On Sunday, a series of videos emerged on Twitter that purports to document the abuse of some Russian prisoners of war by Ukrainian troops. The videos come from pro-invasion sources and other boosters of Putin’s Ukraine adventure. This doesn’t mean they aren’t true; it only means that without forensic analysis, we are in the “cool story, bruh” stage of the investigation. I’m not going to post the videos here because some of them are disturbing. Instead, links are provided below for those interested.
Alleged PW abuse videos
Russians are shot in the legs as they get off a truck and beaten. Link.
More Russians shot in the legs. Link.
Wounded (alleged) Russians lying on the ground, no context in the video. Link.
More alleged leg shooting, no context in the video. Link.
Alleged Russian prisoners allegedly executed. Link.
More alleged Russian prisoners allegedly executed. Link.
The first thing to keep in mind is that none of these videos are conclusive in any way. In my view, the whole “shoot them in the leg” video series is probably bullsh**. It doesn’t make sense from a lot of standpoints. The biggest flaw is that a military rifle bullet going through the center of someone’s leg will likely rupture the femoral artery, and the person will bleed out. All of the people “shot in the leg” who don’t die will end up in a hospital competing for space and medicine with Ukrainian soldiers.
If one assumes the video is legitimate, you have a very small number of cases taking place in a brutal war in a very large country. One should not be surprised. The US Army committed several well-documented mass executions of German and Italian prisoners in World War II, most notably in Sicily and during the liberation of Dachau. We know war crimes were committed in Vietnam (My Lai, Hill 192 Incident), Iraq, and Afghanistan. It happens. That doesn’t make it acceptable, but it means that sane people don’t froth at the mouth.
If you want to believe these document war crimes, you can, but there is no reason to accept them as legitimate and a great deal of reason, given their clustering, to believe they are part of an information operation.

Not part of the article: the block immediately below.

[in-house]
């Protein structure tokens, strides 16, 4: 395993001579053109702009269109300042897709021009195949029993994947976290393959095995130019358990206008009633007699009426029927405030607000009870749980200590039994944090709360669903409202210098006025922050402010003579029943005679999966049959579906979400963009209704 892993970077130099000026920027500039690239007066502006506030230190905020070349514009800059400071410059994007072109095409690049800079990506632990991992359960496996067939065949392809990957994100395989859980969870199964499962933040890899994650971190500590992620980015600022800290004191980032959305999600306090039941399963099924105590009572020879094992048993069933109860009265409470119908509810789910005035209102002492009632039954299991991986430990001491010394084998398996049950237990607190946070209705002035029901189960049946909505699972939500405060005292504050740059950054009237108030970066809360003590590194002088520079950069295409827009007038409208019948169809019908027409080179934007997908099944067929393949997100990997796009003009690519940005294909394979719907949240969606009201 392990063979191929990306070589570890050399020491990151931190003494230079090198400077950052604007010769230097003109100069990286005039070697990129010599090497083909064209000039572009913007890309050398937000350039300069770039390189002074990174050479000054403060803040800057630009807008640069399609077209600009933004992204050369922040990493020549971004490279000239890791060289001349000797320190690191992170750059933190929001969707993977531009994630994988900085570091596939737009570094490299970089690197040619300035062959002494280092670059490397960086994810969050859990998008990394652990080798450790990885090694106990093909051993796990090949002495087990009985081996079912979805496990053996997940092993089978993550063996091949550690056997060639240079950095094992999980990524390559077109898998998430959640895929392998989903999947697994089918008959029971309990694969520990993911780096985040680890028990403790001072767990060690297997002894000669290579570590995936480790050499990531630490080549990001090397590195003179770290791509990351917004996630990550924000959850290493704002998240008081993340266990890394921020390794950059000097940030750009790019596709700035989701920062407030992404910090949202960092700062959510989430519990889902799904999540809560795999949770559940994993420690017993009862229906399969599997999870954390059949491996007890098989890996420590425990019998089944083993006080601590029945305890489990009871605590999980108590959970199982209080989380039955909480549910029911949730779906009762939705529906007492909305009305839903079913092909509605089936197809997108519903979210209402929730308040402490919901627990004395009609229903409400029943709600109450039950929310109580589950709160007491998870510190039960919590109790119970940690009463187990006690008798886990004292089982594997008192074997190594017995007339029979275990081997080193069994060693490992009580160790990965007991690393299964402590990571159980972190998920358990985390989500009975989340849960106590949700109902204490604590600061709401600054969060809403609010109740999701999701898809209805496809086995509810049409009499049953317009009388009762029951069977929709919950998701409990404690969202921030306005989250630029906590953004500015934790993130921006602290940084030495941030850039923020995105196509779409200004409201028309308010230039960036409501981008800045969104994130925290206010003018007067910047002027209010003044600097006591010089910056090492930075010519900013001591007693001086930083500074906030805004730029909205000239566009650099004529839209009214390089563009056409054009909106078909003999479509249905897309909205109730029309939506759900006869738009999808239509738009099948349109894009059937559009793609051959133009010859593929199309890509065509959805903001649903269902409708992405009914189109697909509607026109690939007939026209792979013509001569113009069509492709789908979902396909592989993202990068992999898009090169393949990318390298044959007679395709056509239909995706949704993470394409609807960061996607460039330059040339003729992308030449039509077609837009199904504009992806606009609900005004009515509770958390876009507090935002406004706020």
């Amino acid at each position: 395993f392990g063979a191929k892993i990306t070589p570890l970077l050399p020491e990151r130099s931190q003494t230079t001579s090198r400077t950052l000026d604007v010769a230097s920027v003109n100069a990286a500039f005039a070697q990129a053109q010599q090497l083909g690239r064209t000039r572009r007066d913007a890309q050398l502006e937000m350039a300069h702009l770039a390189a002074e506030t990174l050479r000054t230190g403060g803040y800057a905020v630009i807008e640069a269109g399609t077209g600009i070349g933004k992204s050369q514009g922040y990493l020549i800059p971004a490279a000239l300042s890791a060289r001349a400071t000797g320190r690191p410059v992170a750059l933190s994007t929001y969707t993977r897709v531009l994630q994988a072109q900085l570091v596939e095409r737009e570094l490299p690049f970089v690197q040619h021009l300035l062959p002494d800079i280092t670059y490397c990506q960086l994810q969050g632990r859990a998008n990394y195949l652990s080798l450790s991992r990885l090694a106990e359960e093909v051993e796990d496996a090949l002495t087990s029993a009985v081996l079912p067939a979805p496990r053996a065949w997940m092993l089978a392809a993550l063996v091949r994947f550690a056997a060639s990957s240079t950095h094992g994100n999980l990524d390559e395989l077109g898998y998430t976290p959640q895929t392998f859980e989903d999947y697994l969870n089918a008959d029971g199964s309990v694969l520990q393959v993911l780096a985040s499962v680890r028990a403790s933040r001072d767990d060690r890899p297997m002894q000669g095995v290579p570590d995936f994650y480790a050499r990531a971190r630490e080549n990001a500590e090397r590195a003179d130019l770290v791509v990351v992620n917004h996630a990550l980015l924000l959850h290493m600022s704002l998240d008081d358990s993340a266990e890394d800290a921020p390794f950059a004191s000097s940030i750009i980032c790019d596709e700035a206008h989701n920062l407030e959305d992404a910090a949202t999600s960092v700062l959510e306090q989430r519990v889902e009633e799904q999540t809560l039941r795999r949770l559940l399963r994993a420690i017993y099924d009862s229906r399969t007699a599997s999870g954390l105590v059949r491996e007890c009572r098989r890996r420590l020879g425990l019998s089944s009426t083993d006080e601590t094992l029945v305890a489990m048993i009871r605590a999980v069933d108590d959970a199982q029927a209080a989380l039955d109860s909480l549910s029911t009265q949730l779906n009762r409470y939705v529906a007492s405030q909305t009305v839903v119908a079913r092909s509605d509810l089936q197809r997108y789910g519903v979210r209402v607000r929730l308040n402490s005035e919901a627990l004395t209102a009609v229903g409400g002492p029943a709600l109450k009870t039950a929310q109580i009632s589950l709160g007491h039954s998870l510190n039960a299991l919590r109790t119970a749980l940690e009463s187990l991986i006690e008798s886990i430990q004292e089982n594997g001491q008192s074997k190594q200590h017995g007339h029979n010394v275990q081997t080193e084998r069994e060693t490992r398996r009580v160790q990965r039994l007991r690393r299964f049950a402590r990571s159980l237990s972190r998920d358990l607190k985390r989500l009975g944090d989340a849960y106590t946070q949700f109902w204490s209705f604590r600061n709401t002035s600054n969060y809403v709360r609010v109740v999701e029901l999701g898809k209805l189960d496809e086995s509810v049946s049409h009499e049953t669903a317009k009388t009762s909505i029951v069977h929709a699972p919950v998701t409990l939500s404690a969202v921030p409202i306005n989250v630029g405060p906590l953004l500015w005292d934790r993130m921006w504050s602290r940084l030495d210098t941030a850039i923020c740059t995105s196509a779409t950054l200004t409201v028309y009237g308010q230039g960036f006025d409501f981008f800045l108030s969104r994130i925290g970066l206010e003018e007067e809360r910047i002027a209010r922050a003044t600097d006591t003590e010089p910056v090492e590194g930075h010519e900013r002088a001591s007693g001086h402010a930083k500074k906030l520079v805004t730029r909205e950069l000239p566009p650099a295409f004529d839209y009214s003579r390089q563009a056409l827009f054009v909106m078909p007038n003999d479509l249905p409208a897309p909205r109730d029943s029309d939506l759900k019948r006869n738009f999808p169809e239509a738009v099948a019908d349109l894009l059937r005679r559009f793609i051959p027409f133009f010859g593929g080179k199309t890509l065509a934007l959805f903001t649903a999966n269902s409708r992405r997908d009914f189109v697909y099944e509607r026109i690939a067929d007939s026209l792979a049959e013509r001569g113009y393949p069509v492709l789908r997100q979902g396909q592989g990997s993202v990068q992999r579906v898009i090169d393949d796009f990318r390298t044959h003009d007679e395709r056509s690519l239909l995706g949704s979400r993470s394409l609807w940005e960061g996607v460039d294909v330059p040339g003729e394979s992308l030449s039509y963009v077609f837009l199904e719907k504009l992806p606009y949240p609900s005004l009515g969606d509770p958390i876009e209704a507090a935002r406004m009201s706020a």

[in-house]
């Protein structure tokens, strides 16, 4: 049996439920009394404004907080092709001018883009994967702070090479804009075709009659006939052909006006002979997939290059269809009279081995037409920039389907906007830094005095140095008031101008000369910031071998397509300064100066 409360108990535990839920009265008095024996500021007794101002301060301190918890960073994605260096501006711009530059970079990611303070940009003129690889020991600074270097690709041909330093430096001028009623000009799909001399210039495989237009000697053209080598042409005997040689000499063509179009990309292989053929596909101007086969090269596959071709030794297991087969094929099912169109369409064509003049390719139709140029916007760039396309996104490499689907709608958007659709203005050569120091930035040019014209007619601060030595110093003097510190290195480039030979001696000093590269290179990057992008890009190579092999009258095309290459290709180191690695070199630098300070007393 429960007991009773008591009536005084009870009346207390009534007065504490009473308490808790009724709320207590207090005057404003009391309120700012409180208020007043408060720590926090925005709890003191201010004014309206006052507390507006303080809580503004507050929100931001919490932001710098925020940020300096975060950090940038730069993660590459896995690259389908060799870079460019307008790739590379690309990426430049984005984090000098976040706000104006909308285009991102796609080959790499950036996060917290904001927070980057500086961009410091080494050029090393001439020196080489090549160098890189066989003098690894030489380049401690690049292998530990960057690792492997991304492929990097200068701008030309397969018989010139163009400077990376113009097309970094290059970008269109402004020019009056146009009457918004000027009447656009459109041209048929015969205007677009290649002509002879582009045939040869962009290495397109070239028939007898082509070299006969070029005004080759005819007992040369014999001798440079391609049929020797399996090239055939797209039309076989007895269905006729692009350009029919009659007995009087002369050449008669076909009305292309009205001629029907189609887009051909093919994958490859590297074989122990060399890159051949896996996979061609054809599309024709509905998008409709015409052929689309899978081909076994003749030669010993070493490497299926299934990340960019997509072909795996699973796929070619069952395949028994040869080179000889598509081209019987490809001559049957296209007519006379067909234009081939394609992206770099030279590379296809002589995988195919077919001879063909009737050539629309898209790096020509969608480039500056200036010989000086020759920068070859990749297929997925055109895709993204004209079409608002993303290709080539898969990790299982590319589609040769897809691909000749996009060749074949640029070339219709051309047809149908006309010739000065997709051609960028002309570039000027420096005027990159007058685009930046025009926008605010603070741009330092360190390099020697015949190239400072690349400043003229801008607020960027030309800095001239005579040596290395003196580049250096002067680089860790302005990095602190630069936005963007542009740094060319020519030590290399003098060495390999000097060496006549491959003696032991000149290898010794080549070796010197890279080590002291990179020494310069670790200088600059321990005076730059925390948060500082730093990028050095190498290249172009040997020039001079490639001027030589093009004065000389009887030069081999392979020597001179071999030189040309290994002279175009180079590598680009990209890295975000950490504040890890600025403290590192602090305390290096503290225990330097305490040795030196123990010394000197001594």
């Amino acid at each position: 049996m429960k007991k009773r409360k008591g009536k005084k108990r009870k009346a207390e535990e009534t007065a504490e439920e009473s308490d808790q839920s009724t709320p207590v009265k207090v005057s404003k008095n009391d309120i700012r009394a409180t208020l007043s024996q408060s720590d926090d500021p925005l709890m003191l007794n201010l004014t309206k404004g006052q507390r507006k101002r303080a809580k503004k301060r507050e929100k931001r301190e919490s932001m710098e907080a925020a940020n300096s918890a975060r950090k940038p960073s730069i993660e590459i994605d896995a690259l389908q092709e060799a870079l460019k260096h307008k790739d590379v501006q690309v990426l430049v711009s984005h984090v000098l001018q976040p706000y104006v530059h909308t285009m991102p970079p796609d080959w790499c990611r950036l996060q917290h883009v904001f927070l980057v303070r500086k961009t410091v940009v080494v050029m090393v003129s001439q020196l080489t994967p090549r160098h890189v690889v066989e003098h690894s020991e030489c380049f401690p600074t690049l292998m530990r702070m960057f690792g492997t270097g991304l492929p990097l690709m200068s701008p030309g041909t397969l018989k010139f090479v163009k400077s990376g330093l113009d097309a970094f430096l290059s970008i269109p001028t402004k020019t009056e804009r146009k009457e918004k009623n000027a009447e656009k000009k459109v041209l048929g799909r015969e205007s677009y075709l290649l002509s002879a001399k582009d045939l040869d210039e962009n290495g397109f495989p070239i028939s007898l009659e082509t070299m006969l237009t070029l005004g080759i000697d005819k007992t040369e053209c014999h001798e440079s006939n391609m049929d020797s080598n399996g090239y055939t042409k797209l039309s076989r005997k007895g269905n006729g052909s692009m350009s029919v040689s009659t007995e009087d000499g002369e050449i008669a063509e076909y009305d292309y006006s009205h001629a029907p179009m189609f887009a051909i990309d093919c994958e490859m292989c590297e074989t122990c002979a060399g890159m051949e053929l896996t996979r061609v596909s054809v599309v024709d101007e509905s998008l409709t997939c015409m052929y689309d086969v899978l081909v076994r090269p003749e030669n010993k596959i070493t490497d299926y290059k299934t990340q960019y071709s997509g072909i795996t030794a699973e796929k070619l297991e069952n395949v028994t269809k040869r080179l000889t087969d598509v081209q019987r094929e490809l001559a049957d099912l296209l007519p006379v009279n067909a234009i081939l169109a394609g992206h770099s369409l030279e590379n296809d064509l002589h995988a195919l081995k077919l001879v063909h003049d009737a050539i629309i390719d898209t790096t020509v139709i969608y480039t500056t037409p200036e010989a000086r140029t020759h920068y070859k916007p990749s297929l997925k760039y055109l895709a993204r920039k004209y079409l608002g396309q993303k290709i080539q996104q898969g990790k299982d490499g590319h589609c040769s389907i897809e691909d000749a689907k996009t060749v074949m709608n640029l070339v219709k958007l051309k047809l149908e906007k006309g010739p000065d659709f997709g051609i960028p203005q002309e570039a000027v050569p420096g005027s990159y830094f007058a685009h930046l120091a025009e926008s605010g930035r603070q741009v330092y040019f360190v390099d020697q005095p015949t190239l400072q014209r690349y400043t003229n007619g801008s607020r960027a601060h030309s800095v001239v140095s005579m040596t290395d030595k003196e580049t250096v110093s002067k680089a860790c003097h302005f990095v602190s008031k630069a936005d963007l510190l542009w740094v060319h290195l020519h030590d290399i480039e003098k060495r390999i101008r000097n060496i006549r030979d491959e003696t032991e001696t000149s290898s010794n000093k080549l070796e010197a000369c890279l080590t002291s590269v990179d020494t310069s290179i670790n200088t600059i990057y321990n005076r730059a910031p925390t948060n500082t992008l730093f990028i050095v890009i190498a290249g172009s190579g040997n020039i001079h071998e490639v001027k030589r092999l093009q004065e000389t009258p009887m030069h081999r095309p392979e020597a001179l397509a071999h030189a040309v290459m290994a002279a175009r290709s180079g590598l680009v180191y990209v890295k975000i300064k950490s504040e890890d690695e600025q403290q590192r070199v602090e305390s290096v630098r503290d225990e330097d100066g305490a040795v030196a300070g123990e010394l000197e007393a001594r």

That said, let’s approach the problem from a worst-case perspective. Let’s assume that these videos actually document the abuse, maltreatment, and summary execution of Russian prisoners of war in Ukrainian custody. Here are the key points as I see them.
- The maltreatment of prisoners is wrong. Period. All of the time. No exceptions.
- Maltreatment of prisoners is corrosive to discipline. Once you’ve allowed troops to execute prisoners summarily, you lose the ability to enforce military discipline because you are complicit in a war crime.
- The Ukrainian Armed Forces must investigate the videos and, if they are legitimate, see that the offenders are punished. That is their duty as a professional military force. One wouldn’t expect the Russian Army to do that, and the Ukrainian Army should not aspire to that abysmal example of military behavior.
- Abusing prisoners is not only wrong; it is against your own self-interests. An enemy who knows they will be treated fairly will surrender under pressure and desert to you when things are going bad for his army.
- The appropriate treatment of Russian prisoners is a potent weapon. For example, Ukraine has allowed prisoners to call home. This is good propaganda and inspired psychological operations. Zelensky should not let a few men with their fangs out spoil it.
- Ukraine is engaged in a struggle that is at least as political as it is military. Without international support, Ukraine will soon be out of supplies and weapons. A stupid own-goal like killing prisoners on video can potentially change the strategic picture in a moment. One picture did that for the Vietnam War even though the communist who had his brains blown over a Saigon street was a cold-blooded murderer fighting in violation of the Geneva Conventions and got exactly what he deserved.
Today in history: 53 years ago, South Vietnamese General Nguyen Ngoc Loan, chief of the National Police, executed suspected Viet Cong officer Nguyen Van Lem on a Saigon street.
Fundamentally changing the way American public viewed the war. pic.twitter.com/KbBzQOWWoJ
— CJ Werleman (@cjwerleman) February 2, 2021
I don’t doubt that war crimes have been committed in Ukraine. We know the Russians have committed them in abundance. Right now, Putin, Shoigu, Gerasimov, and others have committed enough overt acts that were they tried under the Nuremberg rubric; they would end up on the gallows. Every day, the Russians carry out indiscriminate missile strikes on population centers. Several thousand Ukrainian citizens have been arrested by Russian security forces in Mariupol and deported to Russia. Russia issued an ultimatum to Mariupol’s defenders, promising to commit war crimes if they did not surrender Mariupol Defenders Reject Russian Demand for Surrender Setting up the Largest Siege of a City Since WWII. But just because the Russians commit war crimes does not excuse Ukraine if they fail to investigate the allegations of war crimes they receive.
I remind everyone that we are the European army of a European country. We treat prisoners according to the Geneva Convention, no matter what your personal emotional motives,
writes President Zelenskyy’s advisor Oleksiy Arestovych
— Visegrád 24 (@visegrad24) March 27, 2022
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